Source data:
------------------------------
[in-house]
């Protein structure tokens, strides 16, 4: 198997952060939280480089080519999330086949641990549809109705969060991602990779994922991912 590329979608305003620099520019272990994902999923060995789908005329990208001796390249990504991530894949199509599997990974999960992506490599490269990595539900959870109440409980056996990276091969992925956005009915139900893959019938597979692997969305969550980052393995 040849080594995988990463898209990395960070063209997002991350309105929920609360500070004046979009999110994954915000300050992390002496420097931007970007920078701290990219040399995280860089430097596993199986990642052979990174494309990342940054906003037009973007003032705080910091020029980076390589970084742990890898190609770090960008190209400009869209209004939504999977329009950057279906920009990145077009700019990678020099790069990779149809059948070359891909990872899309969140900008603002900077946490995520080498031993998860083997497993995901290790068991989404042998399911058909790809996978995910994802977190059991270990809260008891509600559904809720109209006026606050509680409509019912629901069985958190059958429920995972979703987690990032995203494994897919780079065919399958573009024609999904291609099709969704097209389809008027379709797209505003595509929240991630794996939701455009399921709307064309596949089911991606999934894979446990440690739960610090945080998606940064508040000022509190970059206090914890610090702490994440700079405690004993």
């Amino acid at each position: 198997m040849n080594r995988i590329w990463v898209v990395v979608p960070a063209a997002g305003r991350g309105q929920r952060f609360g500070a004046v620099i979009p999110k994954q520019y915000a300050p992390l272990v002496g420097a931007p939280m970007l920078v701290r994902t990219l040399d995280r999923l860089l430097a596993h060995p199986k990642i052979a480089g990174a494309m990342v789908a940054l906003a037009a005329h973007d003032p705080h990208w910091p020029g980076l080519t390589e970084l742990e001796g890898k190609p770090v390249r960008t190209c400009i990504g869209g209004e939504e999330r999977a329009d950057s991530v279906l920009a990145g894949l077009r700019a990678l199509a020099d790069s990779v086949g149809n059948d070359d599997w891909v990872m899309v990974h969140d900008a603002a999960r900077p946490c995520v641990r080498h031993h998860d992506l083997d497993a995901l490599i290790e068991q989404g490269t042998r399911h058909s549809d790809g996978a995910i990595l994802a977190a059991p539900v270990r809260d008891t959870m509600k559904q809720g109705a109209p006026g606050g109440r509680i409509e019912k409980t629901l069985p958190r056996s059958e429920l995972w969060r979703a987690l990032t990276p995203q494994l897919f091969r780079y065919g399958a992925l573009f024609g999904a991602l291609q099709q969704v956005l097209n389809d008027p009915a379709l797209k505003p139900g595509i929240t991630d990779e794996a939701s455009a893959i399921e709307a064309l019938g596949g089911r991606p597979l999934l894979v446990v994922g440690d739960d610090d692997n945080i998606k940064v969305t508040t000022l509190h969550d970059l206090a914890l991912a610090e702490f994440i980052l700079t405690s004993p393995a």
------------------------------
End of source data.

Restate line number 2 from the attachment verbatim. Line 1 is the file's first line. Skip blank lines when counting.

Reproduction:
């Protein structure tokens, strides 16, 4: 198997952060939280480089080519999330086949641990549809109705969060991602990779994922991912 590329979608305003620099520019272990994902999923060995789908005329990208001796390249990504991530894949199509599997990974999960992506490599490269990595539900959870109440409980056996990276091969992925956005009915139900893959019938597979692997969305969550980052393995 040849080594995988990463898209990395960070063209997002991350309105929920609360500070004046979009999110994954915000300050992390002496420097931007970007920078701290990219040399995280860089430097596993199986990642052979990174494309990342940054906003037009973007003032705080910091020029980076390589970084742990890898190609770090960008190209400009869209209004939504999977329009950057279906920009990145077009700019990678020099790069990779149809059948070359891909990872899309969140900008603002900077946490995520080498031993998860083997497993995901290790068991989404042998399911058909790809996978995910994802977190059991270990809260008891509600559904809720109209006026606050509680409509019912629901069985958190059958429920995972979703987690990032995203494994897919780079065919399958573009024609999904291609099709969704097209389809008027379709797209505003595509929240991630794996939701455009399921709307064309596949089911991606999934894979446990440690739960610090945080998606940064508040000022509190970059206090914890610090702490994440700079405690004993």